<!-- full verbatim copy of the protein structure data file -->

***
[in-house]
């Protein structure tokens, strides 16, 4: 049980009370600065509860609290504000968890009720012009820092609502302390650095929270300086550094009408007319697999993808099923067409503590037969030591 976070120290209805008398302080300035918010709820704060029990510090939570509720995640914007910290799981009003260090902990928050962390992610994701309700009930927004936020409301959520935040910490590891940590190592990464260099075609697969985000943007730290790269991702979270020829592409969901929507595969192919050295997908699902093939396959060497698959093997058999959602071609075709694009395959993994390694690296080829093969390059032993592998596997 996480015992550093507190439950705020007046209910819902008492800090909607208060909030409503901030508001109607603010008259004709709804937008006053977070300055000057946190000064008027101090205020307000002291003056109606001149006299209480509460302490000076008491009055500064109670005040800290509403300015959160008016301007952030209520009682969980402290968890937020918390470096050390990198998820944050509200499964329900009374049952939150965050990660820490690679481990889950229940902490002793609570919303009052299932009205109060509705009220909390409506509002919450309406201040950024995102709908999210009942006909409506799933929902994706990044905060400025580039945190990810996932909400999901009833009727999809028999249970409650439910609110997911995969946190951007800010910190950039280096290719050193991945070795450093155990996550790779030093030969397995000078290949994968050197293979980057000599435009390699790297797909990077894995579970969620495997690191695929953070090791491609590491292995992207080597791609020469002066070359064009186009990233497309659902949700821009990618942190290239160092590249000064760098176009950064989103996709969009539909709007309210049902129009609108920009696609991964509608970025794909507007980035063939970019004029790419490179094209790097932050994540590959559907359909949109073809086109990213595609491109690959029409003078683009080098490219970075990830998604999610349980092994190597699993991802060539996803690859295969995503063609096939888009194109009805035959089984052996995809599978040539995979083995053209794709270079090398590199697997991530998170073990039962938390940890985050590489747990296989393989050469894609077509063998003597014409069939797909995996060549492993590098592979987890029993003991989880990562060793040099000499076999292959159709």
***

[in-house]
């Protein structure tokens, strides 16, 4: 049980009370600065509860609290504000968890009720012009820092609502302390650095929270300086550094009408007319697999993808099923067409503590037969030591 976070120290209805008398302080300035918010709820704060029990510090939570509720995640914007910290799981009003260090902990928050962390992610994701309700009930927004936020409301959520935040910490590891940590190592990464260099075609697969985000943007730290790269991702979270020829592409969901929507595969192919050295997908699902093939396959060497698959093997058999959602071609075709694009395959993994390694690296080829093969390059032993592998596997 996480015992550093507190439950705020007046209910819902008492800090909607208060909030409503901030508001109607603010008259004709709804937008006053977070300055000057946190000064008027101090205020307000002291003056109606001149006299209480509460302490000076008491009055500064109670005040800290509403300015959160008016301007952030209520009682969980402290968890937020918390470096050390990198998820944050509200499964329900009374049952939150965050990660820490690679481990889950229940902490002793609570919303009052299932009205109060509705009220909390409506509002919450309406201040950024995102709908999210009942006909409506799933929902994706990044905060400025580039945190990810996932909400999901009833009727999809028999249970409650439910609110997911995969946190951007800010910190950039280096290719050193991945070795450093155990996550790779030093030969397995000078290949994968050197293979980057000599435009390699790297797909990077894995579970969620495997690191695929953070090791491609590491292995992207080597791609020469002066070359064009186009990233497309659902949700821009990618942190290239160092590249000064760098176009950064989103996709969009539909709007309210049902129009609108920009696609991964509608970025794909507007980035063939970019004029790419490179094209790097932050994540590959559907359909949109073809086109990213595609491109690959029409003078683009080098490219970075990830998604999610349980092994190597699993991802060539996803690859295969995503063609096939888009194109009805035959089984052996995809599978040539995979083995053209794709270079090398590199697997991530998170073990039962938390940890985050590489747990296989393989050469894609077509063998003597014409069939797909995996060549492993590098592979987890029993003991989880990562060793040099000499076999292959159709």